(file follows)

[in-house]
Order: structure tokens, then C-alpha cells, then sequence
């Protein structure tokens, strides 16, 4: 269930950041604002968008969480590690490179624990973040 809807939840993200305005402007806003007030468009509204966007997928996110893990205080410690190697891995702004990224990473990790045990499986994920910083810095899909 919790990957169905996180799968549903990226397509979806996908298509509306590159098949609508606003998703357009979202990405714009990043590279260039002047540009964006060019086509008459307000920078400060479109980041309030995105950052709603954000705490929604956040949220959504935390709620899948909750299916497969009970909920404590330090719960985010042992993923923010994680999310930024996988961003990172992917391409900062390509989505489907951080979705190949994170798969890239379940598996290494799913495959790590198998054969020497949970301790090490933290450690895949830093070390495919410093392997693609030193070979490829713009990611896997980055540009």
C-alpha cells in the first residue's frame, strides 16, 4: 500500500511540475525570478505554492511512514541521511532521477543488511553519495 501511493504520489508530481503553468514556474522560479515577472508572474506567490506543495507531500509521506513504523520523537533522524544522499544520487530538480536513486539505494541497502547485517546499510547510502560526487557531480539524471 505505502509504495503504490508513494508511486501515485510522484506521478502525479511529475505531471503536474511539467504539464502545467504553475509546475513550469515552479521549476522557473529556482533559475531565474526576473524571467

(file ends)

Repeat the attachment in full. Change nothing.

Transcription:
[in-house]
Order: structure tokens, then C-alpha cells, then sequence
């Protein structure tokens, strides 16, 4: 269930950041604002968008969480590690490179624990973040 809807939840993200305005402007806003007030468009509204966007997928996110893990205080410690190697891995702004990224990473990790045990499986994920910083810095899909 919790990957169905996180799968549903990226397509979806996908298509509306590159098949609508606003998703357009979202990405714009990043590279260039002047540009964006060019086509008459307000920078400060479109980041309030995105950052709603954000705490929604956040949220959504935390709620899948909750299916497969009970909920404590330090719960985010042992993923923010994680999310930024996988961003990172992917391409900062390509989505489907951080979705190949994170798969890239379940598996290494799913495959790590198998054969020497949970301790090490933290450690895949830093070390495919410093392997693609030193070979490829713009990611896997980055540009």
C-alpha cells in the first residue's frame, strides 16, 4: 500500500511540475525570478505554492511512514541521511532521477543488511553519495 501511493504520489508530481503553468514556474522560479515577472508572474506567490506543495507531500509521506513504523520523537533522524544522499544520487530538480536513486539505494541497502547485517546499510547510502560526487557531480539524471 505505502509504495503504490508513494508511486501515485510522484506521478502525479511529475505531471503536474511539467504539464502545467504553475509546475513550469515552479521549476522557473529556482533559475531565474526576473524571467